Are you a hyperpolyglot?
Many of us, at one point in our lives, have wanted to learn a second or third language. Learning a foreign language and being absorbed into an entirely new culture, can be a very rewarding experience indeed. Many people want to speak a second language, but for some, a second language is never enough. Speaking multiple languages is not uncommon, and there are many people around the world today that can communicate in a number of different languages. Recently, there has been a lot of excitement regarding a new phenomenon referred to as hyperpolyglotism: the ability to be fluent in over 11 languages. So what exactly is a hyperpolyglot and what makes such an individual so interesting?
A hyperpolyglot is someone who is capable of learning a number of languages, usually over 11, very quickly and can use them in everyday communication. They possess a particular neurology that is well suited for learning language. The human brain is a highly adaptive organ and any type of cognitive activity, whether it is doing a puzzle, playing an instrument, or learning a language, can build new neural pathways. It is therefore not surprising that there is a distinct difference in the neural brain activity of hyperpolyglots and people who only speak one language.
One of the most famous hyperpolyglots in history was Emil Krebs, a 19th century German diplomat, who mastered 65 languages by the time of his death in 1930. What made Emil Krebs quite famous was the fact that in 2003, his brain was dissected by scientists who were able to document distinct differences in the region of his brain responsible for language, known as the Broca area. They were unfortunately unable to determine whether the differences were present from birth or whether they grew from the acquirement of each new language throughout his life.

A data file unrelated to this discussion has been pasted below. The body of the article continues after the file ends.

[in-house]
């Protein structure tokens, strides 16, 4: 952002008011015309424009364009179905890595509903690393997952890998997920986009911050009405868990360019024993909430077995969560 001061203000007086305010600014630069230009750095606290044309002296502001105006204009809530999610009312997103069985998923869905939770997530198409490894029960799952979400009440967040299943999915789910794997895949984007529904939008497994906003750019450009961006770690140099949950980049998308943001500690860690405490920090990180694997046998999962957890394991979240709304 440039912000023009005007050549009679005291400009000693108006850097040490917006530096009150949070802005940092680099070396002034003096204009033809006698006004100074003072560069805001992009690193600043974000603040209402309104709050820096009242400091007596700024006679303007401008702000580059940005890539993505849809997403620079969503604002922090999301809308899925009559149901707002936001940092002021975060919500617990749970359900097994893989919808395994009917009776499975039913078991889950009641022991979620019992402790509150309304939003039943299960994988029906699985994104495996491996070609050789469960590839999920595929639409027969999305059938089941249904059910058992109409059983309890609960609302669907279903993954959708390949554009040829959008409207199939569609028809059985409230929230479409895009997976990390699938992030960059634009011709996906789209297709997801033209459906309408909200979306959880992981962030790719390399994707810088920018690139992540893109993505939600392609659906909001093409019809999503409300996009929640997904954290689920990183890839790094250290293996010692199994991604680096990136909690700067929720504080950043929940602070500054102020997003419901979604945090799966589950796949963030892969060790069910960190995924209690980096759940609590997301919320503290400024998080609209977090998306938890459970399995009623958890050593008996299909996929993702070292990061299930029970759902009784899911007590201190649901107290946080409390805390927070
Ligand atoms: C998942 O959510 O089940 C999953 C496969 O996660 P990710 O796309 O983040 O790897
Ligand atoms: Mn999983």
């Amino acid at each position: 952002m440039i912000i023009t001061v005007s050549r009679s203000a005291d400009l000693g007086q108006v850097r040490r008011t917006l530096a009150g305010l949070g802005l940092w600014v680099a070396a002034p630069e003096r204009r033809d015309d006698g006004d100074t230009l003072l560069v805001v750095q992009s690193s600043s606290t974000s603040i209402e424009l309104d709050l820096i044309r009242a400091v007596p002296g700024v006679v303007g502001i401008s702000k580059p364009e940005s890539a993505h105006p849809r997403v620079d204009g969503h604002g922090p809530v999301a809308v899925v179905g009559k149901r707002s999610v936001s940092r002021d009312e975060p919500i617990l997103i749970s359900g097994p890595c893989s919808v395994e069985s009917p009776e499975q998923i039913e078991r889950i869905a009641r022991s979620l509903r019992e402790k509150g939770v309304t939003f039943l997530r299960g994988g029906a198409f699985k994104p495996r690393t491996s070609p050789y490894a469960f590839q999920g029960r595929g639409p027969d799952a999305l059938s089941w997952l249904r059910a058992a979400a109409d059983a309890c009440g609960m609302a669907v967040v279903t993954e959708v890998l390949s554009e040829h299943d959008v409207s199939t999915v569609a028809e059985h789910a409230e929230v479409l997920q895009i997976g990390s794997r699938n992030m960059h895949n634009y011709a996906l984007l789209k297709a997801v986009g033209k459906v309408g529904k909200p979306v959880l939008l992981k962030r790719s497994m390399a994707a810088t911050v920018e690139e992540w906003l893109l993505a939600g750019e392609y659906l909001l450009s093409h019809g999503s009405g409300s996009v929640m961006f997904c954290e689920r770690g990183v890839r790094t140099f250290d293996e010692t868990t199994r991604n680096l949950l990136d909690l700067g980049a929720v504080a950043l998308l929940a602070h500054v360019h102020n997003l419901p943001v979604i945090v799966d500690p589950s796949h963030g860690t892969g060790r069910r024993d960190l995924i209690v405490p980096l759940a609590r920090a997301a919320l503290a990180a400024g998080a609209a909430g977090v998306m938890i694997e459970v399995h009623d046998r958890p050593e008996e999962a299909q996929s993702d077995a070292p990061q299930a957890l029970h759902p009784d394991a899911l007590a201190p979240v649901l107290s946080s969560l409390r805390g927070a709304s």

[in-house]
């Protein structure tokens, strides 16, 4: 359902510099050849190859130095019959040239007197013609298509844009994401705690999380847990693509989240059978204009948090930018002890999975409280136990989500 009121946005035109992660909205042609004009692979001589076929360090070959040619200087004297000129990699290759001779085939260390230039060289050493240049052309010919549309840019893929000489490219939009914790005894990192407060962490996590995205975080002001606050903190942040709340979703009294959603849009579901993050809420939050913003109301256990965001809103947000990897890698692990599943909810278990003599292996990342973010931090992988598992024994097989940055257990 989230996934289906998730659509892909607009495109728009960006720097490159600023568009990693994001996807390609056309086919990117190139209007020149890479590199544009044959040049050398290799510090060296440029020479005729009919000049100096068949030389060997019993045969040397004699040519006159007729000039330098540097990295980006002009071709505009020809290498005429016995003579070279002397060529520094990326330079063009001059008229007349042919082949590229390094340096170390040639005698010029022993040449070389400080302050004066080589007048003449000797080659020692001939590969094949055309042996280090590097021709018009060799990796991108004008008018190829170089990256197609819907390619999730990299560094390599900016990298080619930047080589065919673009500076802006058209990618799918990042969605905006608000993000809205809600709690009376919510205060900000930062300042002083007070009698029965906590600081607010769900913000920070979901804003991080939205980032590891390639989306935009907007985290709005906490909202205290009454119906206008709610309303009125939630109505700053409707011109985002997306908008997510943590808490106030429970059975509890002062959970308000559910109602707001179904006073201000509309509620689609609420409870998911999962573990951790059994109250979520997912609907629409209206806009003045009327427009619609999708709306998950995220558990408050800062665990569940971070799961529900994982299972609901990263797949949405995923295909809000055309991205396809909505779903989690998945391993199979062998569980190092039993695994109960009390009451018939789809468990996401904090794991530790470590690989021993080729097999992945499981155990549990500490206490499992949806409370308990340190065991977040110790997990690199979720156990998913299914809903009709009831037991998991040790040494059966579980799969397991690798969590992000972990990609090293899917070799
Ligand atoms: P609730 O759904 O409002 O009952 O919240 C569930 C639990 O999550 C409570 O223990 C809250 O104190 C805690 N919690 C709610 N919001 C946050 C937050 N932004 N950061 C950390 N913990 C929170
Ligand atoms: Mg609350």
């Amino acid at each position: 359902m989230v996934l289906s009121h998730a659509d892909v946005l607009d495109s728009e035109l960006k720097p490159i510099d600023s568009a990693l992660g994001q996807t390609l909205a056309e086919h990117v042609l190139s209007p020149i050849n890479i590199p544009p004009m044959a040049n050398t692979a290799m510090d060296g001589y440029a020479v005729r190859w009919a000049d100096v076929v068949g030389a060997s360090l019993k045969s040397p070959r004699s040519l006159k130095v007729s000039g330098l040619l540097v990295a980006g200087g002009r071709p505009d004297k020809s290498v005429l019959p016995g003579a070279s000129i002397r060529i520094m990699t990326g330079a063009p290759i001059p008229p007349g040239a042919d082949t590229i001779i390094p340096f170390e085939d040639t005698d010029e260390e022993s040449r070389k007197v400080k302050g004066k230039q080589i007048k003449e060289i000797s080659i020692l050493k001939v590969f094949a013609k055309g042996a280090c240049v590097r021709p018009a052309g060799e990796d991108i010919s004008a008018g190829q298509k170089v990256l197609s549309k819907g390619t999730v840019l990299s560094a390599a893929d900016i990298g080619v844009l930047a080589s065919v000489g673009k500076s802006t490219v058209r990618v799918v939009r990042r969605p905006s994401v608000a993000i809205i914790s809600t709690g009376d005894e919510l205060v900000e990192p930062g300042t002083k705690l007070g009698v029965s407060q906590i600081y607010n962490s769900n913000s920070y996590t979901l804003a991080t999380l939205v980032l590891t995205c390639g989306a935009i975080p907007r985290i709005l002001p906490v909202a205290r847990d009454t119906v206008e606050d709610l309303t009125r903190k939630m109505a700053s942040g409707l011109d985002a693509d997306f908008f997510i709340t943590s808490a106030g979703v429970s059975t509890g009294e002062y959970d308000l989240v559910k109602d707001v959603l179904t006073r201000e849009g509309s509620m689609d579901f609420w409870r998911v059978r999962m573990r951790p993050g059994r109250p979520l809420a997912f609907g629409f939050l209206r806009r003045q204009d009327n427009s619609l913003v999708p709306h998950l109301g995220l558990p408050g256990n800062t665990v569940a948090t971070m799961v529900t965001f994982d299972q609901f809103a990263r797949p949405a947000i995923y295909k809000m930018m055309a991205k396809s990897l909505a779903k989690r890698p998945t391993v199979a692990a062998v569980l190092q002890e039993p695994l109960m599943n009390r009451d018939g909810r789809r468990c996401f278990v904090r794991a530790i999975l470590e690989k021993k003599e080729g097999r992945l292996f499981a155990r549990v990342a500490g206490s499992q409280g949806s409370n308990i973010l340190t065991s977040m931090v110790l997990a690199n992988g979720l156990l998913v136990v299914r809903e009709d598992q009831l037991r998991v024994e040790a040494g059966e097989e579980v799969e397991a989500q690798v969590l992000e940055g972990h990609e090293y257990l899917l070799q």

Michael Erard holds a PhD in English language and linguistics and is the author of “Babel No More: The Search for the World’s Most Extraordinary Language Learners.” In his new book, he researches the highly sceptical phenomenon of hyperpolyglotism. Michael Erard spent much time searching for hyperpolyglots in history and living among us today. He claims that “hyperpolyglots are neither born nor made, but rather born to be made – the fortunate beneficiaries of good genes and disciplined study.” Unlike multilinguals, who learn languages through exposure from their environment, he states that “hyperpolyglots dedicate their lives to actively learning and mastering languages.”
Obviously, hyperpolyglotism is a trained skill. No one just wakes up speaking multiple languages, but there may be factors that make it easier. There is no conclusive evidence regarding the physiology of a hyperpolyglot, but a number of speculative correlations certainly exist. Hyperpolyglots study a lot. After the first five or so languages, they acquire a deeper understanding of how language systems work, making it easier to learn other languages. This takes hours, a lot of focus and a number of vocabulary drills.
In Michael Erard’s acclaimed book, he discusses a number of observations from his research which include the fact that most hyperpolyglots tend to be left handed, they tend to have immune disorders and are likely to have high IQs. He assures us that these variables may be random or attributed to those who responded to his surveys.
Although most of us may not have the interest or ability to learn 11 languages, we are still language enthusiasts in our own right, sharing the love of learning, culture and exploration. I hope that after reading this article, your quest to learn another language will seem less daunting. Imagine having to learn over 11 languages!